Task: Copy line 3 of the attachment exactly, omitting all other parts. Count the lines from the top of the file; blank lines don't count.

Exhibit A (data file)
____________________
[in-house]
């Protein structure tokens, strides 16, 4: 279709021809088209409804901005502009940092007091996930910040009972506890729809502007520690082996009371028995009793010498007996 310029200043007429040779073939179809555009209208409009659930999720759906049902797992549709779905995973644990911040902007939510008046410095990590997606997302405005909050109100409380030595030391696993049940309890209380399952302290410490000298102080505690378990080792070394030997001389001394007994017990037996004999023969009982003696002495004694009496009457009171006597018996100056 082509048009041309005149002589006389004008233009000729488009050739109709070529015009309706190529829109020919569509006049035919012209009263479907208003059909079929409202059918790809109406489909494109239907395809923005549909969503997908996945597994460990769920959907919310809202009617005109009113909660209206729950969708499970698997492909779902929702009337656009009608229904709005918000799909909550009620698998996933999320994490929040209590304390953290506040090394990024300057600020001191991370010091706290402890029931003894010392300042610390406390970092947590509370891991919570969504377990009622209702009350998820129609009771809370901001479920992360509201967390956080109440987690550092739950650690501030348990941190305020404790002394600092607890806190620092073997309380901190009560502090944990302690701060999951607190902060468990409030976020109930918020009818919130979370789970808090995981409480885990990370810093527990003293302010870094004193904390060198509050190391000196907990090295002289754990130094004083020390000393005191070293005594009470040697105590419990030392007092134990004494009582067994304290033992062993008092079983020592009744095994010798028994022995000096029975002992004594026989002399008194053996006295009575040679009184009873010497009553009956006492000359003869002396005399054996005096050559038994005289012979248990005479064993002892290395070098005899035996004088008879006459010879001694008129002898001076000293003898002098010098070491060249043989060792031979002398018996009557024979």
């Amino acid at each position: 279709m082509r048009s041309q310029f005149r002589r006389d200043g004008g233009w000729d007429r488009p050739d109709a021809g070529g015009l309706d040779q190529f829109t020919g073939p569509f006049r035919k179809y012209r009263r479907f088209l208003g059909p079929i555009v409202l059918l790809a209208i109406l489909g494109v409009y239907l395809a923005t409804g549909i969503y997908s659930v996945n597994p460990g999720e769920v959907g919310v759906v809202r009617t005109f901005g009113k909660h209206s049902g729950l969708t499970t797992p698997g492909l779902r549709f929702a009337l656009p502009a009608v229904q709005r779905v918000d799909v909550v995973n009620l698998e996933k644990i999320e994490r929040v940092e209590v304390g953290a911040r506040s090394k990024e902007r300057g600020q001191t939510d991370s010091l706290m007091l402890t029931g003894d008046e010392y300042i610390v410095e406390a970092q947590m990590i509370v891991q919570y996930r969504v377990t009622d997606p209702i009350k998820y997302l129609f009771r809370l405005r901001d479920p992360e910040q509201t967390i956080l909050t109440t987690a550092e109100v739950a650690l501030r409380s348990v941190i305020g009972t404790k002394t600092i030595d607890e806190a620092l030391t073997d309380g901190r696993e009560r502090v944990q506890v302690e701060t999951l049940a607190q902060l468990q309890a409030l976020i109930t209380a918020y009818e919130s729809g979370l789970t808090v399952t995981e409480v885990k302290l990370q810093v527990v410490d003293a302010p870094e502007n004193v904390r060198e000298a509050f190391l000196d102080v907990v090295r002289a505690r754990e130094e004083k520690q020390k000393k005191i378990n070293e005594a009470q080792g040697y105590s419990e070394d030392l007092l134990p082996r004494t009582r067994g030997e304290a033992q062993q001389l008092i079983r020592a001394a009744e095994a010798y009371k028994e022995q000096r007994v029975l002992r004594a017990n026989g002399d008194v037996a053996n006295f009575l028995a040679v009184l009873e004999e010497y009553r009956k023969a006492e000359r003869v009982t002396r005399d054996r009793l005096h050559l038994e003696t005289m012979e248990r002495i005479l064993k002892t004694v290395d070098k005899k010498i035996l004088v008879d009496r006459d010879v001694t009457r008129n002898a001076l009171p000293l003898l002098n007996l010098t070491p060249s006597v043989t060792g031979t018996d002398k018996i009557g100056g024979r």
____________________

């Amino acid at each position: 279709m082509r048009s041309q310029f005149r002589r006389d200043g004008g233009w000729d007429r488009p050739d109709a021809g070529g015009l309706d040779q190529f829109t020919g073939p569509f006049r035919k179809y012209r009263r479907f088209l208003g059909p079929i555009v409202l059918l790809a209208i109406l489909g494109v409009y239907l395809a923005t409804g549909i969503y997908s659930v996945n597994p460990g999720e769920v959907g919310v759906v809202r009617t005109f901005g009113k909660h209206s049902g729950l969708t499970t797992p698997g492909l779902r549709f929702a009337l656009p502009a009608v229904q709005r779905v918000d799909v909550v995973n009620l698998e996933k644990i999320e994490r929040v940092e209590v304390g953290a911040r506040s090394k990024e902007r300057g600020q001191t939510d991370s010091l706290m007091l402890t029931g003894d008046e010392y300042i610390v410095e406390a970092q947590m990590i509370v891991q919570y996930r969504v377990t009622d997606p209702i009350k998820y997302l129609f009771r809370l405005r901001d479920p992360e910040q509201t967390i956080l909050t109440t987690a550092e109100v739950a650690l501030r409380s348990v941190i305020g009972t404790k002394t600092i030595d607890e806190a620092l030391t073997d309380g901190r696993e009560r502090v944990q506890v302690e701060t999951l049940a607190q902060l468990q309890a409030l976020i109930t209380a918020y009818e919130s729809g979370l789970t808090v399952t995981e409480v885990k302290l990370q810093v527990v410490d003293a302010p870094e502007n004193v904390r060198e000298a509050f190391l000196d102080v907990v090295r002289a505690r754990e130094e004083k520690q020390k000393k005191i378990n070293e005594a009470q080792g040697y105590s419990e070394d030392l007092l134990p082996r004494t009582r067994g030997e304290a033992q062993q001389l008092i079983r020592a001394a009744e095994a010798y009371k028994e022995q000096r007994v029975l002992r004594a017990n026989g002399d008194v037996a053996n006295f009575l028995a040679v009184l009873e004999e010497y009553r009956k023969a006492e000359r003869v009982t002396r005399d054996r009793l005096h050559l038994e003696t005289m012979e248990r002495i005479l064993k002892t004694v290395d070098k005899k010498i035996l004088v008879d009496r006459d010879v001694t009457r008129n002898a001076l009171p000293l003898l002098n007996l010098t070491p060249s006597v043989t060792g031979t018996d002398k018996i009557g100056g024979r």